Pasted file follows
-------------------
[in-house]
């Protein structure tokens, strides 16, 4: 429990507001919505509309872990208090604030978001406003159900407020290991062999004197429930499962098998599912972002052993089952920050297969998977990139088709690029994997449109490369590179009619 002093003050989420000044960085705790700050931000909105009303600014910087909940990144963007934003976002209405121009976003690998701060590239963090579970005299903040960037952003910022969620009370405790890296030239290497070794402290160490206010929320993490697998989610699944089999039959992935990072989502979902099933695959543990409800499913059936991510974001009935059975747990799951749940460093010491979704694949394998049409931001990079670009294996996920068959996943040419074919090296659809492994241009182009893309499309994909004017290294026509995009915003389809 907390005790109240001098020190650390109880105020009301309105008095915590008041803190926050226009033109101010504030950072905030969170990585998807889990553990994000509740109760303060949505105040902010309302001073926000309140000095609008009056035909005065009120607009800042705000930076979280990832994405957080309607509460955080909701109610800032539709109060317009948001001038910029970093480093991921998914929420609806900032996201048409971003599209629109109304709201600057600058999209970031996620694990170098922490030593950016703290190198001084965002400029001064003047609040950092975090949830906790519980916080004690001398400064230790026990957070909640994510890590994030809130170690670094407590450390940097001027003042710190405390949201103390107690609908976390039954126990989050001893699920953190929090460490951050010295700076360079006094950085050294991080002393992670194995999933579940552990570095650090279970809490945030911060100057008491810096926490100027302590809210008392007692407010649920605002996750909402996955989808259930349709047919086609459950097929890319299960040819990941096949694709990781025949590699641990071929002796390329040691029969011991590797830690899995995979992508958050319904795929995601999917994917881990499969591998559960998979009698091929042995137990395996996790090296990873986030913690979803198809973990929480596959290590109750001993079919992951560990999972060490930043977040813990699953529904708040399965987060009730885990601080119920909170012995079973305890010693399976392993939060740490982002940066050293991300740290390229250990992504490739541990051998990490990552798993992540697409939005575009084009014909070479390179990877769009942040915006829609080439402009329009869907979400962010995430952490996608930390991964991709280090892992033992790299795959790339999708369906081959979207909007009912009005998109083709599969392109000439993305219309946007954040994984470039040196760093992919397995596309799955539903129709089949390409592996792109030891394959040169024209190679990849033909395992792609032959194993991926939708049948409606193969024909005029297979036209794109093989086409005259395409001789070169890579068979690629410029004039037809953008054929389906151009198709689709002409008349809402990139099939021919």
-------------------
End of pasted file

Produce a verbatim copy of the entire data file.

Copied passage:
[in-house]
């Protein structure tokens, strides 16, 4: 429990507001919505509309872990208090604030978001406003159900407020290991062999004197429930499962098998599912972002052993089952920050297969998977990139088709690029994997449109490369590179009619 002093003050989420000044960085705790700050931000909105009303600014910087909940990144963007934003976002209405121009976003690998701060590239963090579970005299903040960037952003910022969620009370405790890296030239290497070794402290160490206010929320993490697998989610699944089999039959992935990072989502979902099933695959543990409800499913059936991510974001009935059975747990799951749940460093010491979704694949394998049409931001990079670009294996996920068959996943040419074919090296659809492994241009182009893309499309994909004017290294026509995009915003389809 907390005790109240001098020190650390109880105020009301309105008095915590008041803190926050226009033109101010504030950072905030969170990585998807889990553990994000509740109760303060949505105040902010309302001073926000309140000095609008009056035909005065009120607009800042705000930076979280990832994405957080309607509460955080909701109610800032539709109060317009948001001038910029970093480093991921998914929420609806900032996201048409971003599209629109109304709201600057600058999209970031996620694990170098922490030593950016703290190198001084965002400029001064003047609040950092975090949830906790519980916080004690001398400064230790026990957070909640994510890590994030809130170690670094407590450390940097001027003042710190405390949201103390107690609908976390039954126990989050001893699920953190929090460490951050010295700076360079006094950085050294991080002393992670194995999933579940552990570095650090279970809490945030911060100057008491810096926490100027302590809210008392007692407010649920605002996750909402996955989808259930349709047919086609459950097929890319299960040819990941096949694709990781025949590699641990071929002796390329040691029969011991590797830690899995995979992508958050319904795929995601999917994917881990499969591998559960998979009698091929042995137990395996996790090296990873986030913690979803198809973990929480596959290590109750001993079919992951560990999972060490930043977040813990699953529904708040399965987060009730885990601080119920909170012995079973305890010693399976392993939060740490982002940066050293991300740290390229250990992504490739541990051998990490990552798993992540697409939005575009084009014909070479390179990877769009942040915006829609080439402009329009869907979400962010995430952490996608930390991964991709280090892992033992790299795959790339999708369906081959979207909007009912009005998109083709599969392109000439993305219309946007954040994984470039040196760093992919397995596309799955539903129709089949390409592996792109030891394959040169024209190679990849033909395992792609032959194993991926939708049948409606193969024909005029297979036209794109093989086409005259395409001789070169890579068979690629410029004039037809953008054929389906151009198709689709002409008349809402990139099939021919």